9. 3. Relationships, Integration, and Context
    1. 3.1. Overview
    2. 3.2. Interaction with Other Standards
      1. 3.2.1. PMI Standards Relationship Diagram
      2. 3.2.2. The PMBOK® Guide
        1. 3.2.2.1. Relationship to Process Groups
        2. 3.2.2.2. Relationship to Inputs, Tools, Techniques, and Outputs
      3. 3.2.3. Agile Practice Guide
      4. 3.2.4. Practice Standard for Earned Value Management
      5. 3.2.5. The Standard for Organizational Project Management (OPM)
      6. 3.2.6. The Standard for Program Management
    3. 3.3. Creating the WBS
      1. 3.3.1. Breaking the Work Down
      2. 3.3.2. Life Cycles and Types of Decomposition Examples
        1. 3.3.2.1. Predictive
        2. 3.3.2.2. Iterative
        3. 3.3.2.3. Incremental
        4. 3.3.2.4. Agile
    4. 3.4. Summary
  10. 4. WBS Quality
    1. 4.1. Overview
    2. 4.2. Using the Quality Guidelines
      1. 4.2.1. Core Attributes of a Quality WBS
      2. 4.2.2. Tailoring Method for a Quality WBS
      3. 4.2.3. Quality Methods for Programs
    3. 4.3. Annotated Examples of a WBS
      1. 4.3.1. Predictive Life Cycles
      2. 4.3.2. Incremental Life Cycles
      3. 4.3.3. Iterative Life Cycles
      4. 4.3.4. Agile Life Cycles
    4. 4.4. Diagnostic Checklist for a Quality WBS
      1. 4.4.1. Scope
      2. 4.4.2. Schedule
      3. 4.4.3. Cost
    5. 4.5. Summary
  11. 5. WBS Application and Usage
    1. 5.1. Overview
      1. 5.1.1. Section Overview
      2. 5.1.2. PMI Library Context Review
    2. 5.2. Applying the WBS
      1. 5.2.1. Scheduling Example
      2. 5.2.2. Estimating Example
      3. 5.2.3. Predictive Life Cycle WBS Example
      4. 5.2.4. Iterative Life Cycle WBS Example
      5. 5.2.5. Incremental Life Cycle WBS Example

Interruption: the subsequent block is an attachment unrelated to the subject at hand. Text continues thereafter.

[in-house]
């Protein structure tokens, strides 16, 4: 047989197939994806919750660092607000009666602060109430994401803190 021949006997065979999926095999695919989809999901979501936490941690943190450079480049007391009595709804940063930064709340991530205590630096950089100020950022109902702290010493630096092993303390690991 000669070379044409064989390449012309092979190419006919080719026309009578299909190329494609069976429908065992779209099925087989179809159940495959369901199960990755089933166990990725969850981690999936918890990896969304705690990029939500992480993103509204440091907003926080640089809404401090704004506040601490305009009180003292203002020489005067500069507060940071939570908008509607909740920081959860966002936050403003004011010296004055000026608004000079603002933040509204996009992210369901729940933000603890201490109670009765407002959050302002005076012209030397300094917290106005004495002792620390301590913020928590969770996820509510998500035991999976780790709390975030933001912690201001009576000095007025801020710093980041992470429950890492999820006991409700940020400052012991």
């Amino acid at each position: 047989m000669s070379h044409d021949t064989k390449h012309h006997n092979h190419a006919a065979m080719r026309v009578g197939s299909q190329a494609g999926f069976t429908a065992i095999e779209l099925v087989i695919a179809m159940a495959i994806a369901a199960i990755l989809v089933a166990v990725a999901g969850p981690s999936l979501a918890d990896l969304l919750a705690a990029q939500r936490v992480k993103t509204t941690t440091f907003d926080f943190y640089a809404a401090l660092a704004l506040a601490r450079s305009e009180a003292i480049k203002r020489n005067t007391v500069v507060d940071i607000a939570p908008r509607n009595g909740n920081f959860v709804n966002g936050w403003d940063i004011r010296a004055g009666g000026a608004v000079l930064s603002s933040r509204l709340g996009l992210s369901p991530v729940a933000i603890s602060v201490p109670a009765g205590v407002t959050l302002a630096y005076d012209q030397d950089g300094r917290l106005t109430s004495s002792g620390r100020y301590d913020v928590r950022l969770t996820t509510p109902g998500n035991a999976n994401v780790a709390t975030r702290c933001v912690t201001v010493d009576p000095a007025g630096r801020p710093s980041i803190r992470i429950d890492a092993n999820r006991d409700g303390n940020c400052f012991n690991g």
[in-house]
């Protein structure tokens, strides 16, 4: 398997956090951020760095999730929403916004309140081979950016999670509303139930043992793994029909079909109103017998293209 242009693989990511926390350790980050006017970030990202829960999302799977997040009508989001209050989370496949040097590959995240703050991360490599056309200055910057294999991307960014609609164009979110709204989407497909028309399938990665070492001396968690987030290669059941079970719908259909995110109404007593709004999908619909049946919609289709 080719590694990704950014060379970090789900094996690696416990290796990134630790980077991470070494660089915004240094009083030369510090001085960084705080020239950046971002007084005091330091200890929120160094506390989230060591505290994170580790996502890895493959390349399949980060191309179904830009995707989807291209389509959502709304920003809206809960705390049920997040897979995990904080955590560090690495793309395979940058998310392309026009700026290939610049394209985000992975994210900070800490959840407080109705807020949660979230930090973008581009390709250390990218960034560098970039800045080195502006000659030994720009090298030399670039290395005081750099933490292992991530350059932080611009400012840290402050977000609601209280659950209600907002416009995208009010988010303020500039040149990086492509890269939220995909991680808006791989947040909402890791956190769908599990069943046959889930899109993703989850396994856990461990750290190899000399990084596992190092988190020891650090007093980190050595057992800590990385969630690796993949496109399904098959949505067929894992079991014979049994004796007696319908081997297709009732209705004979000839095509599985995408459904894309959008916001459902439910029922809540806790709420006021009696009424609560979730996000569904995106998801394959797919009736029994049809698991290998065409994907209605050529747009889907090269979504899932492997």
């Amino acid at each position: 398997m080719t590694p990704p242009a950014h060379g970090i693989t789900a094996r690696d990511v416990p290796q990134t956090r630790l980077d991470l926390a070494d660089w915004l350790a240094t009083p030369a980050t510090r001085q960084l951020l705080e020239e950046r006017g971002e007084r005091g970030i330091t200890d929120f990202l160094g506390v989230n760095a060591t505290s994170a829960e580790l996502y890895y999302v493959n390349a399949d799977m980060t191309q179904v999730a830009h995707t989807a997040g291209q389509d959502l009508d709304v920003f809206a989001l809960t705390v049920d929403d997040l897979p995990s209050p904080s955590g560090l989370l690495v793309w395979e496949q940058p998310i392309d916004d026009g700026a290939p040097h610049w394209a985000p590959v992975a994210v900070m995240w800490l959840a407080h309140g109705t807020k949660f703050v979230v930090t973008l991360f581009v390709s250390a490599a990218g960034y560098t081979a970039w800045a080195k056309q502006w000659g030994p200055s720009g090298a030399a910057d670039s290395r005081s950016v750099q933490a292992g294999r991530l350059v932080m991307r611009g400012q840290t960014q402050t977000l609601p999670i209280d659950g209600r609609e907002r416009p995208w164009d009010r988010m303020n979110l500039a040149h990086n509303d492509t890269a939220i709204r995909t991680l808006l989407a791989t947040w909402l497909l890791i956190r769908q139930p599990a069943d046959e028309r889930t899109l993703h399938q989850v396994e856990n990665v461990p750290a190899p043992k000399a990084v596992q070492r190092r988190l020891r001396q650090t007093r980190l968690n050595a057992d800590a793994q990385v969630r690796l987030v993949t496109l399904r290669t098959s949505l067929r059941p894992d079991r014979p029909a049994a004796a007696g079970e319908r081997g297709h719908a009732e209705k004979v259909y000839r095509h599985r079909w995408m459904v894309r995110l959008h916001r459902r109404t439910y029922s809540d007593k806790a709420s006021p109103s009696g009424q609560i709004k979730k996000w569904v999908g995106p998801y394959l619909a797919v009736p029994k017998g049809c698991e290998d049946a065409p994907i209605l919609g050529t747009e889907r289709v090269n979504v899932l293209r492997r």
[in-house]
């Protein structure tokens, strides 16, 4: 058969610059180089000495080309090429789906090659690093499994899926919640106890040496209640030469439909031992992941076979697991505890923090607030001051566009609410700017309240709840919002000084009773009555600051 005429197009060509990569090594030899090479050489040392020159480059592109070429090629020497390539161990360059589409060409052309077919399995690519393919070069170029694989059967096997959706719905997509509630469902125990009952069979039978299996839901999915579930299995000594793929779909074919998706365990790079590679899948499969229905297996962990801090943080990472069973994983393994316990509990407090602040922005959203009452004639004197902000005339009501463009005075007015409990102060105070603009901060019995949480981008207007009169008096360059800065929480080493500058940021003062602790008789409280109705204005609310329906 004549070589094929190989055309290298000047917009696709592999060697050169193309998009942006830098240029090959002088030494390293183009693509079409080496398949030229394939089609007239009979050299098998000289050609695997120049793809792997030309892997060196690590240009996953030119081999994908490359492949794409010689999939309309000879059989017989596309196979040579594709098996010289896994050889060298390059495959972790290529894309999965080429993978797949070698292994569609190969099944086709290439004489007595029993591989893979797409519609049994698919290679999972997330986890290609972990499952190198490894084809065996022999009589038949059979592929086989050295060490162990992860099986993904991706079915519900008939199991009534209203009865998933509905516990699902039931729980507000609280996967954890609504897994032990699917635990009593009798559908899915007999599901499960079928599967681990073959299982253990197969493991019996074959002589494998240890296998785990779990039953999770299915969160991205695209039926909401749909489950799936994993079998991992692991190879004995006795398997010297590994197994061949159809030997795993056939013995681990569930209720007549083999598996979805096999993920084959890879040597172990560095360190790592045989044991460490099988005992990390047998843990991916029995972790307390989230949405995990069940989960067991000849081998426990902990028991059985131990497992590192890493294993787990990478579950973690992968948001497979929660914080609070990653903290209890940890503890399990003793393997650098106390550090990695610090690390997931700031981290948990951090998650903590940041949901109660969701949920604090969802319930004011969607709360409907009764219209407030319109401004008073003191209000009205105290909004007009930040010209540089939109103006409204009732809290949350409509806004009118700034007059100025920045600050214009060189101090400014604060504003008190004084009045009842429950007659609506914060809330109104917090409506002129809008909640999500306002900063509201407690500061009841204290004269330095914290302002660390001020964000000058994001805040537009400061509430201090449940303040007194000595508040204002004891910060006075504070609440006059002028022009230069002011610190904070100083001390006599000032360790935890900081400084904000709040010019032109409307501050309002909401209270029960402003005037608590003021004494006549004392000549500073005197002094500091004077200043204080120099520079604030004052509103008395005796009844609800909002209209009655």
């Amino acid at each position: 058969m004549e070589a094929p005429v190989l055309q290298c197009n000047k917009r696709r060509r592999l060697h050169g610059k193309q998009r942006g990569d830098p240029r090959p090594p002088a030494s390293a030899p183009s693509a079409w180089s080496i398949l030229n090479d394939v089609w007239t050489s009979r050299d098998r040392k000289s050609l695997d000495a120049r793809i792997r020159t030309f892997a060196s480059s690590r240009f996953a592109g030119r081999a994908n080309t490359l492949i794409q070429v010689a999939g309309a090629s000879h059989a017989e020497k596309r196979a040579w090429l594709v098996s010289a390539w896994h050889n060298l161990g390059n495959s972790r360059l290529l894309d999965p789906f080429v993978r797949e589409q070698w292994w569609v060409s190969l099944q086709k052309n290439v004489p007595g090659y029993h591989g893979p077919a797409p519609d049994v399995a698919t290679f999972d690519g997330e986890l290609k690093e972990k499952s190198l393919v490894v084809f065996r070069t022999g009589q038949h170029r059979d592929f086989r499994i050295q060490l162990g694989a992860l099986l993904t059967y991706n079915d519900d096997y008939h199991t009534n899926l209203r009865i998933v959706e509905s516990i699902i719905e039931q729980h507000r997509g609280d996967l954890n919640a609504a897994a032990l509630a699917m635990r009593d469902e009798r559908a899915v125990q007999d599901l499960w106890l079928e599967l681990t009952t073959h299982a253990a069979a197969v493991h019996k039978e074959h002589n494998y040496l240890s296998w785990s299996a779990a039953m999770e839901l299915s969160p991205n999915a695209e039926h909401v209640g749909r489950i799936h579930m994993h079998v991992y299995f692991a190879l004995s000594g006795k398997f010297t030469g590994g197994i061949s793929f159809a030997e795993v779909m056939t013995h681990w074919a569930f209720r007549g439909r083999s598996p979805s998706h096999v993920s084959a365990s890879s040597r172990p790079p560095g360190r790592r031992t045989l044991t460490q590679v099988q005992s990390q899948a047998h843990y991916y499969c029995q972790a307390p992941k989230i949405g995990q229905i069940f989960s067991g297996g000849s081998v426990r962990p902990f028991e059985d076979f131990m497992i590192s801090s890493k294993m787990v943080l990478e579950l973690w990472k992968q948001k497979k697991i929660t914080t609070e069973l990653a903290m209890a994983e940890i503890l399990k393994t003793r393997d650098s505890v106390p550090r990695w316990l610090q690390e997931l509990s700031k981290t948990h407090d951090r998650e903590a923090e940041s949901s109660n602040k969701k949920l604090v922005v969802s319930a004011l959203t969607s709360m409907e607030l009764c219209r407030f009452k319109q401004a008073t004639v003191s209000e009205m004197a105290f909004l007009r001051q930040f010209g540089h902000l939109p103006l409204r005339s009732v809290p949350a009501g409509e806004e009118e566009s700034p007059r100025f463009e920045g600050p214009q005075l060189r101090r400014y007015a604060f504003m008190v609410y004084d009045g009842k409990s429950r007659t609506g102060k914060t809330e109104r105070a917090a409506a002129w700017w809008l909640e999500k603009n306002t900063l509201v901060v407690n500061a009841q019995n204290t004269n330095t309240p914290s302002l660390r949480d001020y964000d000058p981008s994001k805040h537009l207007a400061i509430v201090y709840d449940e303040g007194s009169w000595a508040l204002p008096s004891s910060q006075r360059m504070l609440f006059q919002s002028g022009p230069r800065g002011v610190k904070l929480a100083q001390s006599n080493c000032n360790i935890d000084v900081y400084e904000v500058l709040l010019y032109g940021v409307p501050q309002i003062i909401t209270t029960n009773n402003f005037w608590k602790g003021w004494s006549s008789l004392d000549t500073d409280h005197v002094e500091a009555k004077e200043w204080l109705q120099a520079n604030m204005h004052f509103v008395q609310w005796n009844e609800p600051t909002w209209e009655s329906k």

6. 5.2.6. Agile Life Cycle WBS Example
      7. 5.2.7. Risk Management Example
      8. 5.2.8. Earned Value Management Example
    3. 5.3. Evolving the WBS
      1. 5.3.1. Project WBS Evolution
      2. 5.3.2. Program WBS Evolution
      3. 5.3.3. Contract WBS Evolution
    4. 5.4. Summary
      1. 5.4.1. Section Recap
      2. 5.4.2. PMI Library Context References
  12. References
  13. Bibliography
  14. Appendix X1. The Practice Standard for Work Breakdown Structures – Third Edition Changes
  15. Appendix X2. Contributors and Reviewers of the Practice Standard for Work Breakdown Structures – Third Edition
    1. X2.1. The Practice Standard for Work Breakdown Structures – Third Edition Core Committee
    2. X2.2. Reviewers
      1. X2.2.1. SME Review
      2. X2.2.2. Public Exposure Draft Review
      3. X2.2.3. PMI Standards Program Member Advisory Group (SMAG)
      4. X2.2.4. Consensus Body Review
      5. X2.2.5. Production Staff
      6. X2.2.6. Harmonization Team
  16. Appendix X3. The Practice Standard for Work Breakdown Structures – Third Edition Examples
    1. X3.1. Production Platform Project Example
    2. X3.2. Bioventing Test Project Example
    3. X3.3. New Compound Development Project Example
    4. X3.4. Process Plant Construction Project Example
    5. X3.5. Outsourcing Project Example
    6. X3.6. Web Design Project Example
    7. X3.7. Telecommunications Project Example
    8. X3.8. Design-Bid-Build Project Example
    9. X3.9. Software Implementation Project Example
    10. X3.10. International Car School Competition Project Example
    11. X3.11. Subway Line Program 1 Project Example
    12. X3.12. Subway Line Program 2 Project Example
    13. X3.13. Subway Line Program 3 Project Example
  17. Glossary

Product information

  • Title: Practice Standard for Work Breakdown Structures - Third Edition
  • Author(s): Project Management Institute
  • Release date: June 2019
  • Publisher(s): Project Management Institute
  • ISBN: None